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Study predicts large future changes in climate variability by end of the 21st century
  • Press release
  • 9 December 2021

New computer model simulations identify widespread changes in climate variability under sustained anthropogenic forcing. Researchers ran multiple simulations over the period of 1850-2100, working with a “business-as-usual” scenario for strong emissions of greenhouse gases over the 21st century. The study was published today in Earth System Dynamics.



EGU Public Engagement Grants: 2021 winners announced
  • EGU news
  • 2 November 2021

The EGU Outreach Committee has named three Public Engagement Grant winners this year: a card game of geological time, space weather teaching kits for blind and visually impaired students and a musical about climate change!


The Loupe – October: Venture into space!
  • EGU news
  • 2 November 2021

Venture into space! Learn more about why we study space science with Joby Hollis, meet the Planetary Sciences Division ECS rep Joshua Dreyer and submit your abstract to EGU22!


Highlight articles

Dynamics of fortnightly water level variations along a tide-dominated estuary with negligible river discharge

Understanding tidal hydrodynamics is essential for water resources management in estuarine environments. In this study, we propose an analytical model to examine the fortnightly water level variations due to tidal motions alone in tide-dominated estuaries. Details of the analytical model show that changes in the mean depth or length of semi-arid estuaries affect the fortnightly tide amplitude, which has significant potential impacts on the estuarine ecosystem management.


A differential emissivity imaging technique for measuring hydrometeor mass and type

This paper describes a new instrument for quantifying the physical characteristics of hydrometeors such as snow and rain. The device can measure the mass, size, density and type of individual hydrometeors as well as their bulk properties. The instrument is called the Differential Emissivity Imaging Disdrometer (DEID) and is composed of a thermal camera and hotplate. The DEID measures hydrometeors at sampling frequencies up to 1 Hz with masses and effective diameters greater than 1 µg and 200 µm.


Brief communication: Effective earthquake early warning systems: appropriate messaging and public awareness roles

Earthquake early warning systems (EEWSs) can help reduce losses, but their effectiveness depends on adequate public perception and understanding of EEWSs. This study examined the performance of the EEWS in China’s Sichuan Province during the 2019 Changning earthquake. We found a big gap existed between the EEWS’s message, the public’s perception of it, and their response. The study highlights the importance of gauging EEWS alert effectiveness and public participation for long-term resiliency.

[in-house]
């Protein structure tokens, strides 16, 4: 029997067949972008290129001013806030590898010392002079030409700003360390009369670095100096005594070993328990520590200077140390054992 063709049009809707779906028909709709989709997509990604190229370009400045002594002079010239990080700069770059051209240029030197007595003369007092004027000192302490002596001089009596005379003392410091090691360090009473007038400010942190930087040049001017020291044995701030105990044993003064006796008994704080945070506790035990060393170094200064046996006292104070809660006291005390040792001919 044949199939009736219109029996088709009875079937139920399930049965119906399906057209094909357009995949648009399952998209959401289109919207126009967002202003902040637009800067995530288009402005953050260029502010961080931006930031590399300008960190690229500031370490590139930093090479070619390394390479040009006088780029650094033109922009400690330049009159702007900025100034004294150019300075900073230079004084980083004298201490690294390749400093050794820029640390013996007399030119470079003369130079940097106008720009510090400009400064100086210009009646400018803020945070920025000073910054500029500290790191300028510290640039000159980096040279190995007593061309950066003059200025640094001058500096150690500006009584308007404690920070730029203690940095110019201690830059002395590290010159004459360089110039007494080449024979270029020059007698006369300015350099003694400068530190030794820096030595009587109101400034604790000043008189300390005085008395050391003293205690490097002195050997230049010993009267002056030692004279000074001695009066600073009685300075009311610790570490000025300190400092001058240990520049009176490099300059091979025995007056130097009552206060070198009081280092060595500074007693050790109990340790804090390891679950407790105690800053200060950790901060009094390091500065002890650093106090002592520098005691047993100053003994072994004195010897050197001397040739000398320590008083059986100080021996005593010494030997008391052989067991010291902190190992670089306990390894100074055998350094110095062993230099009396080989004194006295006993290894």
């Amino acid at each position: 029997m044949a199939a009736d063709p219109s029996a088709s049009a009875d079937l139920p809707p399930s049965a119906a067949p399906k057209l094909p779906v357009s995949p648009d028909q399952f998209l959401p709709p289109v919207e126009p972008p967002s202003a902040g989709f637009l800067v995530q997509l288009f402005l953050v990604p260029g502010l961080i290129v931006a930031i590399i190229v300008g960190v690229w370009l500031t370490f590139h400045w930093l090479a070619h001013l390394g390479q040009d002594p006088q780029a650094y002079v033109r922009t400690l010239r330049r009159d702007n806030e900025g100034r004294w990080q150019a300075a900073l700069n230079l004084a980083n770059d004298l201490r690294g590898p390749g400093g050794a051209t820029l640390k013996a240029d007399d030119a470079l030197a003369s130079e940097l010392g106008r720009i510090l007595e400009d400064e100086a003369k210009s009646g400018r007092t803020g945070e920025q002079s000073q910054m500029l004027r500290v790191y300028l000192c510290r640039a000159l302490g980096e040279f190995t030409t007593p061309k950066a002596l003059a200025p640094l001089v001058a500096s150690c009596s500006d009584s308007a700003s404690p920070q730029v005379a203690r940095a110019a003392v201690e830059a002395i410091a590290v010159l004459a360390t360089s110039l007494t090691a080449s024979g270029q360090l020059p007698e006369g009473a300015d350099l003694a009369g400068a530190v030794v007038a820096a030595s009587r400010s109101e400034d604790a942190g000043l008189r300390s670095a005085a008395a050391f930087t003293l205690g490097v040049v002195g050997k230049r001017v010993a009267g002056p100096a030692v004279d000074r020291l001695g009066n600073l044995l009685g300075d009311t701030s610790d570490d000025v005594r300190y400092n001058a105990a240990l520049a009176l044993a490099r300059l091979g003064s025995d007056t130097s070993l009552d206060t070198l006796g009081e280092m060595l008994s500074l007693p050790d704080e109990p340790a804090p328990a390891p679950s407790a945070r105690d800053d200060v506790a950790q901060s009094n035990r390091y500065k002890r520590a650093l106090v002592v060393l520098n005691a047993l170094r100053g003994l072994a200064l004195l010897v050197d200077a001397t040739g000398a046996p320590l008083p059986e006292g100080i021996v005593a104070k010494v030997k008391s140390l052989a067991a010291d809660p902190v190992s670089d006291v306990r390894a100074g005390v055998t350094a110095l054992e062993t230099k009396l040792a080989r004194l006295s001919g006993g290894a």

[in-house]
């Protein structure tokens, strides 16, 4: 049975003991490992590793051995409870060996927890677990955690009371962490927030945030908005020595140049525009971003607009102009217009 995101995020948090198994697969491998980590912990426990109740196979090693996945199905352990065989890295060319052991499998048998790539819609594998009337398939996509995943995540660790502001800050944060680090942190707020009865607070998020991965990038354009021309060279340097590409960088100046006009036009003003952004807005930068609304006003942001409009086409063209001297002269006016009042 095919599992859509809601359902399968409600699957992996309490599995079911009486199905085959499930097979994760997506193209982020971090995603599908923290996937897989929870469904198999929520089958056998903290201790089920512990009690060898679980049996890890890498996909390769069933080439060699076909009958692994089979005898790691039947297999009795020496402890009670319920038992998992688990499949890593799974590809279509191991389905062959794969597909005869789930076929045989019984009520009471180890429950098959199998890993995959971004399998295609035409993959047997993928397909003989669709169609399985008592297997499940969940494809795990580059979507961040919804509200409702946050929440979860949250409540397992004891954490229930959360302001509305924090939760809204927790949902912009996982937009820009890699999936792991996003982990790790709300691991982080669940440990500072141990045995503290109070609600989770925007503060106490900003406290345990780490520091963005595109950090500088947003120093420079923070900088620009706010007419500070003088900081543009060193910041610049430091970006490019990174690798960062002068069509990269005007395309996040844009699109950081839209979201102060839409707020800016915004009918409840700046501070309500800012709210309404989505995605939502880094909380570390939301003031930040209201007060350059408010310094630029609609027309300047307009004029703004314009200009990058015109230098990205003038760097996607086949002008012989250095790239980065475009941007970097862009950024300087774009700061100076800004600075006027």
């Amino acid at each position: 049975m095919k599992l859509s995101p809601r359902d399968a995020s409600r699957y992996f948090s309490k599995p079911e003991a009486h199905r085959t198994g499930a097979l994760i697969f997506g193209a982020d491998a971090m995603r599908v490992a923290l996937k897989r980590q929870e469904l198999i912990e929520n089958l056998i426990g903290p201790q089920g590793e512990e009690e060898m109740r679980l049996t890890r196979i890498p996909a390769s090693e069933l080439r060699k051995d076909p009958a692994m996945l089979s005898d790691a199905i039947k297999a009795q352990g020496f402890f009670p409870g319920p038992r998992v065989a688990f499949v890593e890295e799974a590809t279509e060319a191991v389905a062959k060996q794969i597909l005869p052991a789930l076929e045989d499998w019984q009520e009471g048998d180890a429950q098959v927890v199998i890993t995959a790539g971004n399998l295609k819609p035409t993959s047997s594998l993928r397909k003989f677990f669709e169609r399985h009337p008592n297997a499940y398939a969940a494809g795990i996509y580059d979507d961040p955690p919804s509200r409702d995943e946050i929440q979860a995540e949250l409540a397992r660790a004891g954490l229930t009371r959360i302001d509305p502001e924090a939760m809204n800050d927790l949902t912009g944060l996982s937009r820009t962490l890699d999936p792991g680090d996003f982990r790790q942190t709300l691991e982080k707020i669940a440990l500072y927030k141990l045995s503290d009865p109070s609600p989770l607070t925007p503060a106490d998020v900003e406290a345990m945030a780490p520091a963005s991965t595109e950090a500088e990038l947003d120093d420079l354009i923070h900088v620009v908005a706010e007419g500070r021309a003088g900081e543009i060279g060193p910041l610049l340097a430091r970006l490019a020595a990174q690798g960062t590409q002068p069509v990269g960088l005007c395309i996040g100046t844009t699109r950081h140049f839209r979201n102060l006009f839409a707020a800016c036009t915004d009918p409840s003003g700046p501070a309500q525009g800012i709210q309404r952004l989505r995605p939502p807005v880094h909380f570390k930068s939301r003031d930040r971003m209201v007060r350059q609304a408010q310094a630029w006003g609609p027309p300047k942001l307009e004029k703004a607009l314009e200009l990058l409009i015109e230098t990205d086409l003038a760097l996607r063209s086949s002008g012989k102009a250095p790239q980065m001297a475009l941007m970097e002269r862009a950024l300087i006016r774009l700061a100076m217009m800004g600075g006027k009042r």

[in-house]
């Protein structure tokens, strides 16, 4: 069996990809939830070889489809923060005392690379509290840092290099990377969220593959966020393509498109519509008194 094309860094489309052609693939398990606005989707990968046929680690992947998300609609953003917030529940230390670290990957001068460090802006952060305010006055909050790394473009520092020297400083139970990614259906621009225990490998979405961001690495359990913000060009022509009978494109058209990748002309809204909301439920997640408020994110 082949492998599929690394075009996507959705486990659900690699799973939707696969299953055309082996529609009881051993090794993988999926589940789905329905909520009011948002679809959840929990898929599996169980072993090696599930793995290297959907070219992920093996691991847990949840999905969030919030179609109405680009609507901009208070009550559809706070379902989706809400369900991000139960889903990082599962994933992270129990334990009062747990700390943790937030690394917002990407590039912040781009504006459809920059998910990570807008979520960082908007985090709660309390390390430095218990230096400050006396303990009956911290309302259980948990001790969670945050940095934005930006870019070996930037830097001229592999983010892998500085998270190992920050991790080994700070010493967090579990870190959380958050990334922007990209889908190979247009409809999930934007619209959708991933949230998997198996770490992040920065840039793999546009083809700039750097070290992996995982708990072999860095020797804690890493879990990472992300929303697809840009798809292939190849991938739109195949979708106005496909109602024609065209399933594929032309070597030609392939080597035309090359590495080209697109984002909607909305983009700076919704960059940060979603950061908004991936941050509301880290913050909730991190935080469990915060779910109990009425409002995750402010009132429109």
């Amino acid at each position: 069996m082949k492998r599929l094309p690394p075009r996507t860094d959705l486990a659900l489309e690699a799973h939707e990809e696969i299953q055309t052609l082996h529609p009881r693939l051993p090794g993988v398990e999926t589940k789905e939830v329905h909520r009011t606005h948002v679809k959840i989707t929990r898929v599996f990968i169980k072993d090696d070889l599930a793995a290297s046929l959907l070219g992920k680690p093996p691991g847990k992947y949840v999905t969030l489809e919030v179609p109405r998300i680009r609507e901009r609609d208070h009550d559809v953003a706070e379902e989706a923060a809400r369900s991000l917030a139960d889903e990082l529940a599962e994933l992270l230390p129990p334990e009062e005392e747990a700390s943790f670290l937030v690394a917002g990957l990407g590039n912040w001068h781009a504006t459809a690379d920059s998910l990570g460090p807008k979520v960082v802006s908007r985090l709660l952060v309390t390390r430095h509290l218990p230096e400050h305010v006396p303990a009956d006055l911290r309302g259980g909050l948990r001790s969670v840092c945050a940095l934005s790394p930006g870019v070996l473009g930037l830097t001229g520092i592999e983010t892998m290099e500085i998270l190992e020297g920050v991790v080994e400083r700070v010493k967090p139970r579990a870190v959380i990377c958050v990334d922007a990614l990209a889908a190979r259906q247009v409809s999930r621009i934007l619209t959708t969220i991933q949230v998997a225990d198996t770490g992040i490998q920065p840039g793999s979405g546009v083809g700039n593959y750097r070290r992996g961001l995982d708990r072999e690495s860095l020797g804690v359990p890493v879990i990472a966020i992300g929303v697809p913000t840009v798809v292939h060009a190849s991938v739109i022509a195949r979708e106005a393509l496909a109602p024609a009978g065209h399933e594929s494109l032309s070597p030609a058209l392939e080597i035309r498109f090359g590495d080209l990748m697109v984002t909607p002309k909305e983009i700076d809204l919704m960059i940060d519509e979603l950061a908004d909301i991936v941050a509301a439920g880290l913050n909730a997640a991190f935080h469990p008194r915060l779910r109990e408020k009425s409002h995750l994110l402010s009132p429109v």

Latest posts from EGU blogs

Imaggeo On Monday: Križna jama

The Križna jama Cave on the east side of the periodic Cerknica Lake in Slovenia is an underground karstic cave primarily famous as a rich site of bones of the extinct cave bear, Ursus speleus. The eight kilometer long cave is full of stalagmites and stalactites (sometimes called drip-stone decorations) and also boasts 50 underground lakes separated by sinter barriers through which crystal clear water flows. Križna jama is also one of the most biodiverse cave systems in the world, …


Geoscience communication series: navigating the light and dark sides of social media

We are thrilled to present the last episode of the EGU WEBINARS: Digitalk: online (geo)science communication series. In this episode, we will explore the light and the dark sides of using social media for science communication by a special guest, Roberto Guardo. Roberto wished to engage in science communication just after completing his PhD. “I have never liked writing scientific papers,” he said, “I like talking about science, and I thought that doing science communication would have been easy. Well, …


TS Must-read – Buck (1991): Modes of continental lithospheric extension

Buck (1991) aims at solving the intense ‘70s and ‘80s tectonic debate concerning the way extension is accommodated in continental regions (see our previous blog posts here and here). His article explores the physical conditions that can lead to the three end-member modes of lithospheric extension in continents: core complex mode, wide rift mode and narrow rift mode. The three extensional modes that Buck identifies have specific characteristics. Core complex mode is characterized by localized upper crustal extension with (i) …